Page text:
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Ivorian Cocoa Exporters Rejecting Half Of Beans Due To Poor Quality

Ivorian cocoa exporters have been rejecting more than half of bean deliveries in recent weeks due to poor quality caused by lack of rain, exporters and processors said on Tuesday.

The November-to-March dry season in the world's top cocoa producer has been hotter and dryer than usual this year, with many parts of the country still waiting for rain. Lack of moisture causes cocoa beans to become small and acidic.

The dry weather has damaged the last stage of the October-to-March main crop and some farmers fear it could also impact the upcoming mid-crop, which runs from April to September.

Reuters spoke to 11 exporters and grinders at the main ports of Abidjan and San Pedro, some of whom said they had turned down more than half beans received since January.

"Cocoa of this quality is not exportable. We are refusing on average 50% of deliveries because of this," said an exporter from a European company based in San Pedro.

Free Fatty Acids Content

In some shipments, beans are arriving with a free fatty acids (FFA) content of 5% or 6%, far above the standard of 1.75% accepted for international exports, said the commercial director of an export company based in Abidjan.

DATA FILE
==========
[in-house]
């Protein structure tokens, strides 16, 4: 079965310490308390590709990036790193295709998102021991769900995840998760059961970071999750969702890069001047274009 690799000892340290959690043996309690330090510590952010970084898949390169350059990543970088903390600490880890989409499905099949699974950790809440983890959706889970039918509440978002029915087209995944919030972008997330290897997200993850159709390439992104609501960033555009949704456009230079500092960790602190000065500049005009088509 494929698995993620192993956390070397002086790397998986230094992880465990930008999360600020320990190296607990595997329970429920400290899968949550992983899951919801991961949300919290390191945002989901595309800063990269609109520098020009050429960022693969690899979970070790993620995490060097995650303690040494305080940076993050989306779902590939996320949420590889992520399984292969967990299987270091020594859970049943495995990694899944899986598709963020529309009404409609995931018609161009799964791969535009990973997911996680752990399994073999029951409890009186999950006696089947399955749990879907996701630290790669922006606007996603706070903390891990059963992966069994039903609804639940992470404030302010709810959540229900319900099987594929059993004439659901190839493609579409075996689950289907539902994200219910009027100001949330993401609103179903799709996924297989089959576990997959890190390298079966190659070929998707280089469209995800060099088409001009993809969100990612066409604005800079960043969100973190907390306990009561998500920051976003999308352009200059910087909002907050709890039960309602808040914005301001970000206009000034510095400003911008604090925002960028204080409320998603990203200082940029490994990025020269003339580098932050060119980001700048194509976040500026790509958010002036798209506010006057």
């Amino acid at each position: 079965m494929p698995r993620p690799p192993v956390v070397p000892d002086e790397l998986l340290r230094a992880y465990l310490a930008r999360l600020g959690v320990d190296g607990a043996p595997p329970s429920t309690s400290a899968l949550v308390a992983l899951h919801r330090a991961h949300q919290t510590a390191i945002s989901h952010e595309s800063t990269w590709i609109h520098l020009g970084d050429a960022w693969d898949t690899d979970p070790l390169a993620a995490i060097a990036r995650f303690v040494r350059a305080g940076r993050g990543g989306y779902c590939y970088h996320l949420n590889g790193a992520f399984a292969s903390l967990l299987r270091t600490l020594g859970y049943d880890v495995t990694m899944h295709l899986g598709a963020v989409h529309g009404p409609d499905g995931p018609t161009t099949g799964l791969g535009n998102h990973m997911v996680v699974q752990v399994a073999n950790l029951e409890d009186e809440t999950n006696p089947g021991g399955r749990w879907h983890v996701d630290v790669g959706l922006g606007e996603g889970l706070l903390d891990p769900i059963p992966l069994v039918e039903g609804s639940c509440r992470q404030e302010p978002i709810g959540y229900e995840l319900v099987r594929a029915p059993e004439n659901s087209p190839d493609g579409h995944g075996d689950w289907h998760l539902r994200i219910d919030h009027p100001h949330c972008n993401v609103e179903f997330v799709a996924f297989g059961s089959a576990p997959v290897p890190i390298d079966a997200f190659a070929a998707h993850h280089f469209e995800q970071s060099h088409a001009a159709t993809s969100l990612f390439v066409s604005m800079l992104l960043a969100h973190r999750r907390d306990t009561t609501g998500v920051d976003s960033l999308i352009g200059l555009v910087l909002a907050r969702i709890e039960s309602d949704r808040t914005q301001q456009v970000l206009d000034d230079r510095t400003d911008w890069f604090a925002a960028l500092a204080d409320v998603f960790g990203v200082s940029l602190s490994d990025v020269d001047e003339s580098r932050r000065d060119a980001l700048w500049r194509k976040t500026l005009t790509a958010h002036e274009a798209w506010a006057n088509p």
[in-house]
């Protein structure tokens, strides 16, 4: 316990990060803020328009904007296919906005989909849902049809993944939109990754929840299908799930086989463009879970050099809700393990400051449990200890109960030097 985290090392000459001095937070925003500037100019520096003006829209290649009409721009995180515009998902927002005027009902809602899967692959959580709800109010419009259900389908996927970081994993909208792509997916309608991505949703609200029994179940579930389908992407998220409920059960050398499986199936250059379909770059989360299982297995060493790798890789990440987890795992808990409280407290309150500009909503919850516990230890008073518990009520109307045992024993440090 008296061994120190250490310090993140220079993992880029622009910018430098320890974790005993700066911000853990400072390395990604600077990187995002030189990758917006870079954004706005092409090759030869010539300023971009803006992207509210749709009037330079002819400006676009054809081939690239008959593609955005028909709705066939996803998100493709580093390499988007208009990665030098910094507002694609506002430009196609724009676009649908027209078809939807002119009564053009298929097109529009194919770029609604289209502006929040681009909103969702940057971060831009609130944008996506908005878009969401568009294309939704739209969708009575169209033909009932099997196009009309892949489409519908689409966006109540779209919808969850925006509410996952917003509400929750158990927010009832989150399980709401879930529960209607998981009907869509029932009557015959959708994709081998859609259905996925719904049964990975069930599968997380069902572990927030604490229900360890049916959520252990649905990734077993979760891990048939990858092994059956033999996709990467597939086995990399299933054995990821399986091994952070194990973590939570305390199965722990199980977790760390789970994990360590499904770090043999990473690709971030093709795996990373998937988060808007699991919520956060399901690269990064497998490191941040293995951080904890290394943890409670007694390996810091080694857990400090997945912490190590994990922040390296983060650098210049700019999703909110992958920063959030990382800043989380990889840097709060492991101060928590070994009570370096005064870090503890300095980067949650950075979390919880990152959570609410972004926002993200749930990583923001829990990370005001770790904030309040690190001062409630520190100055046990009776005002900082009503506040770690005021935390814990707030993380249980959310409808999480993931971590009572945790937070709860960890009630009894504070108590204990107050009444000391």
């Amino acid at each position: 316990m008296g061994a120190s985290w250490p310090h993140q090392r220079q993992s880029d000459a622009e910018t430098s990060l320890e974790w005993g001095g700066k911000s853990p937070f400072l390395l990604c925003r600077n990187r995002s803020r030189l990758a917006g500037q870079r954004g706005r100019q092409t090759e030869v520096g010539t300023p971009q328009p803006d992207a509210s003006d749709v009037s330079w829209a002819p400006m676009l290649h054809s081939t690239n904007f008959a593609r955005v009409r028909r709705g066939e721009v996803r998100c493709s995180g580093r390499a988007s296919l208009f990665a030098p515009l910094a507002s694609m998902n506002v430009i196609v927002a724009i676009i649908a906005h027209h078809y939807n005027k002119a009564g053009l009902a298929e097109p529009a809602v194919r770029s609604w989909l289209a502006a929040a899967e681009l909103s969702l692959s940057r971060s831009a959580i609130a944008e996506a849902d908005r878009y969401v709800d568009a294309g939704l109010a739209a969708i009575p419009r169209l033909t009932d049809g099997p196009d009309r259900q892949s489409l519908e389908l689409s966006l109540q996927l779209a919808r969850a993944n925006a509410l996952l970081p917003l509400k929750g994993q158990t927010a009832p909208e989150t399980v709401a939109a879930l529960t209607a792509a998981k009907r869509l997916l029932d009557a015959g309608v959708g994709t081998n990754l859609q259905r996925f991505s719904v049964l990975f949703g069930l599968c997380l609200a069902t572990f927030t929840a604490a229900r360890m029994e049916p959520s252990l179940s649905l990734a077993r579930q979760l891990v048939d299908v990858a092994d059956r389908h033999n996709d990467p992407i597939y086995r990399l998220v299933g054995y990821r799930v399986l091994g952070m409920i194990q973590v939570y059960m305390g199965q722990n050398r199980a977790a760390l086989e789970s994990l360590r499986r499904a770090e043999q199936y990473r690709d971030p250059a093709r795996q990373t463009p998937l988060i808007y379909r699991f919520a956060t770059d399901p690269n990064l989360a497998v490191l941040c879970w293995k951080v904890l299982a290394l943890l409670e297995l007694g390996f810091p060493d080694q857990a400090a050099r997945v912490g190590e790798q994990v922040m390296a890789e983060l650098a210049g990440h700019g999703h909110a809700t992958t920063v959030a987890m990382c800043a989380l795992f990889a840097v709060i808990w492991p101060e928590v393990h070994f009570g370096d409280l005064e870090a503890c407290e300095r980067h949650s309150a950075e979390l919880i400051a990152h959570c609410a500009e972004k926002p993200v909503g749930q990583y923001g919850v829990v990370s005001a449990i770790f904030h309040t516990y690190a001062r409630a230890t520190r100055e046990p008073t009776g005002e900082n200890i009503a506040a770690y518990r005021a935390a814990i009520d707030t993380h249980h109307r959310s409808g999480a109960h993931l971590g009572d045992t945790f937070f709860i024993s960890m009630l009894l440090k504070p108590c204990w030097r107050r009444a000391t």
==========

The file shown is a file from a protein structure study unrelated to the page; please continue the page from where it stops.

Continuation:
Beans were also smaller and lower in butter content.

Exporters said it now took 140 and 150 beans to make 100 grams, compared to between 90 and 106 in previous years.

Farmers in Ivory Coast's cocoa-growing regions, mainly the southwest, west and centre-west, said they were concerned delayed rains would also affect bean quality for the start of the mid-crop.

"There is nothing we can do. It is not raining and the pods are tiny," said Achile Kouassi Kobenan, who farms eight hectares of cocoa in San Pedro.

Expectations 

Both exporters and grinders said they expect poor bean quality to persist for the first two-three months of the mid-crop.

Good quality beans should be expected by July or August, said the commercial director of a European export company.

"It is impossible to sell these poor quality beans on the international market. They will be ground and consumed locally," said the director of another export company in Abidjan.

News by Reuters, edited by Donna Ahern, Checkout. For more retail stories, click here. Click subscribe to sign up for the Checkout print edition.

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